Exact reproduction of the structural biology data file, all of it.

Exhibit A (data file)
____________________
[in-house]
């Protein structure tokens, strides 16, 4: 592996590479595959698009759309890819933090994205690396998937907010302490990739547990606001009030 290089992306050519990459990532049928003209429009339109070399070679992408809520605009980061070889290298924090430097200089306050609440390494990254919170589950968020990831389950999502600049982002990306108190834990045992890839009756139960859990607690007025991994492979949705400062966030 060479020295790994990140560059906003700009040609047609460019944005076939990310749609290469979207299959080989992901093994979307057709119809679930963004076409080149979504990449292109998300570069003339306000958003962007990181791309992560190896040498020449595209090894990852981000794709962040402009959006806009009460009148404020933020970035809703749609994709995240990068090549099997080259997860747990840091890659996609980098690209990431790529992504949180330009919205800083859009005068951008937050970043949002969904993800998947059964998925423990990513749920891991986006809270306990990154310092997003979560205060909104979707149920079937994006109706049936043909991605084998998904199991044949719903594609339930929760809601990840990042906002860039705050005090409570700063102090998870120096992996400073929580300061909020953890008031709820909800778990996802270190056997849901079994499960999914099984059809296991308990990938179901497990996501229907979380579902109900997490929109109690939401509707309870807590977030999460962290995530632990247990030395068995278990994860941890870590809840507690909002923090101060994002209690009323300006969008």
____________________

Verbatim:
[in-house]
């Protein structure tokens, strides 16, 4: 592996590479595959698009759309890819933090994205690396998937907010302490990739547990606001009030 290089992306050519990459990532049928003209429009339109070399070679992408809520605009980061070889290298924090430097200089306050609440390494990254919170589950968020990831389950999502600049982002990306108190834990045992890839009756139960859990607690007025991994492979949705400062966030 060479020295790994990140560059906003700009040609047609460019944005076939990310749609290469979207299959080989992901093994979307057709119809679930963004076409080149979504990449292109998300570069003339306000958003962007990181791309992560190896040498020449595209090894990852981000794709962040402009959006806009009460009148404020933020970035809703749609994709995240990068090549099997080259997860747990840091890659996609980098690209990431790529992504949180330009919205800083859009005068951008937050970043949002969904993800998947059964998925423990990513749920891991986006809270306990990154310092997003979560205060909104979707149920079937994006109706049936043909991605084998998904199991044949719903594609339930929760809601990840990042906002860039705050005090409570700063102090998870120096992996400073929580300061909020953890008031709820909800778990996802270190056997849901079994499960999914099984059809296991308990990938179901497990996501229907979380579902109900997490929109109690939401509707309870807590977030999460962290995530632990247990030395068995278990994860941890870590809840507690909002923090101060994002209690009323300006969008």